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Don't know if you need this or not, but I looked up a gentleman I trade with on the regular and he has a large amount of Bashi Bazouks. He goes by rebelalpha on ebay. Great guy, I enjoy doing business with him. Hope this helps. Old Ben
For Long Turkish War & Great Turkish War to Great Northern War (and I'll use some for Napoleonic Wars too), I have Redbox/Orion Sipahi, Deli, Akinci, Janissaries, Artillery. Mars infantry, artillery and headquarters. Zvezda Turkish cavalry, of course.
Some of the Redbox Russian Noble cavalry and Mars Lithuanian & Polish light cav. adapt well as Wallachian (and other cavalry), as well as later Deli. Mars Haiduks and early Poles are good for Transylvanians and their Wallachians are there too. The Hungarian Kuroc/Magyars will be a bit trickier but I reckon I'll use assorted figures from the preceding.
Let me know for the Kurucs! I'm thinking about cossacks - probably partially remounted on hussar horses plus some headswaps. But as you said, they might be tricky. Perhaps someone (RedBox or Strelets) can make some one day ... Some Mars figures might be useful too, but they're not very pretty, only pretty expensive over here ... 🙄
Thanks for the tips everyone! Should end up with a happy trader selling me lots of dusty inventory.
You're welcome! For Eugene most of his battles have been painted by contemporary artists. You may want to take a look at those paintings to get an impression of those Ottomans to get an idea.
I just got Bruno Magnas Ottomans at the time of Louis XIV book from Helion.
Be careful around Mugnais books. They're not well researched - at least in parts. There's a section on the Southern Netherlands national regiments in his book on the imperial army in the time of Eugene and it's full of errors ... it's not an easy topic but good sources are available if people care to look, but what Mugnai did there gave me some serious doubts as to the quality of his research.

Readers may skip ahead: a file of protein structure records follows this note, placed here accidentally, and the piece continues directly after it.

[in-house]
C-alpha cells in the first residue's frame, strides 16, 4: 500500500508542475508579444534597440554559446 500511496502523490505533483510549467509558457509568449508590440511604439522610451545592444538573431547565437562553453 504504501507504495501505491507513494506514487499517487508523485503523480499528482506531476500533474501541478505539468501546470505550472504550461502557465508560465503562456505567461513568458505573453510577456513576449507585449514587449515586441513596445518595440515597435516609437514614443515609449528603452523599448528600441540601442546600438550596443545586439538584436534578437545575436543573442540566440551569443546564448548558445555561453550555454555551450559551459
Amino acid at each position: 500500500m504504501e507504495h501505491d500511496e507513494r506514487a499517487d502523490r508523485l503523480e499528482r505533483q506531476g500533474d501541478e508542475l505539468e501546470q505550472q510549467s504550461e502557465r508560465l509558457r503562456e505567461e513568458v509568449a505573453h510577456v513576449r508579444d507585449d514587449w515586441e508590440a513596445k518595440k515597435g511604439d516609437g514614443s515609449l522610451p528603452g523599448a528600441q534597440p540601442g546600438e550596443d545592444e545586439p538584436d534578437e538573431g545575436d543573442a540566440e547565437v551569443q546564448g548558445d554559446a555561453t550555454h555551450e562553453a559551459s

I got this one on the recommendation of someone who is normally reliable. There is a general problem with Helion as the publisher takes submissions on trust.
I researched these regiments for Kronoskaf, the results will be published on their website sooner or later. If you're interested I can post the errors in Mugnai in detail. I suspect that he either doesn't know any German at all or has some very bad sources. As it is the regiments I researched were raised as Dutch in 1706 and went over to into Austrian service after the WoSS, that's why most regimental histories are in German. Besides there's probably a lot of stuff - unpublished - in the Belgian archives. Some however is easily available from the web - if you care to look - and obviously he didn't care very much. So there are a lot of errors in the lineage of these regiments, commanders names etc. actually it's quite a mess and an avoidable one beyond that. As long as he just copies from good sources his work might be okay, but as to this own research I'd rather do my own.
Just an example for Mugnai's "research":
In his book "L'esercito imperiale al tempo del Principe Eugenio ... La Fanteria, part 3, Mugnai lists five "Niederländisch Regimenter zu Fuss" raised in 1706 V1) Leopold Philipp Epr. D'Aremberg, V2) Joseph Mar. Lorpin, V3) Florian Fr. von Hartopp, V4) Raimondo Cm. de Sarrablanca, V5) Juan Luis Cm. D'Avila.
Only the first is correct: V1) Leopold-Philippe-Charles-Joseph duc d'Arenberg, duc of Aerschot and Croy. The second "Lorpin" is wrong. The name occurs only in Marlboroughs correspondence, probably corrupted due to a transcription error and should be "Manuel-José de Laspiur, Marquis de Villalta", the third is wrong again, correct is Thomas Dominique de Hartop, the fourth is wrong again, should be F[rancisco] D[omingo] de Salablanca, the last wrong again, should be Don Pedro d'Avila.
Correct names can be found in Baron Guillaume, "Histoire des régiments nationaux des Pays-Bas au service d'Autriche", Bruxelles 1877 and elsewhere.
Uniform description is wrongly given as green coat, cherry red distinctions, probably after Knötel, who alas has it wrong. The regiments of the formation from 1706 to 1712, wore a justaucorps of gray cloth and red linings, kersey trousers and waistcoat, 27 large buttons and 36 small ones (tin), (Cayron, la véritable histoire de Jaques Pastur, p.180, note 27, after: Secrét d'Etat, No. 560).
All researchable without great effort. Finding such errors makes me question the value of the rest of his work. Which of course doesn't mean everything is crap, but it's annoying.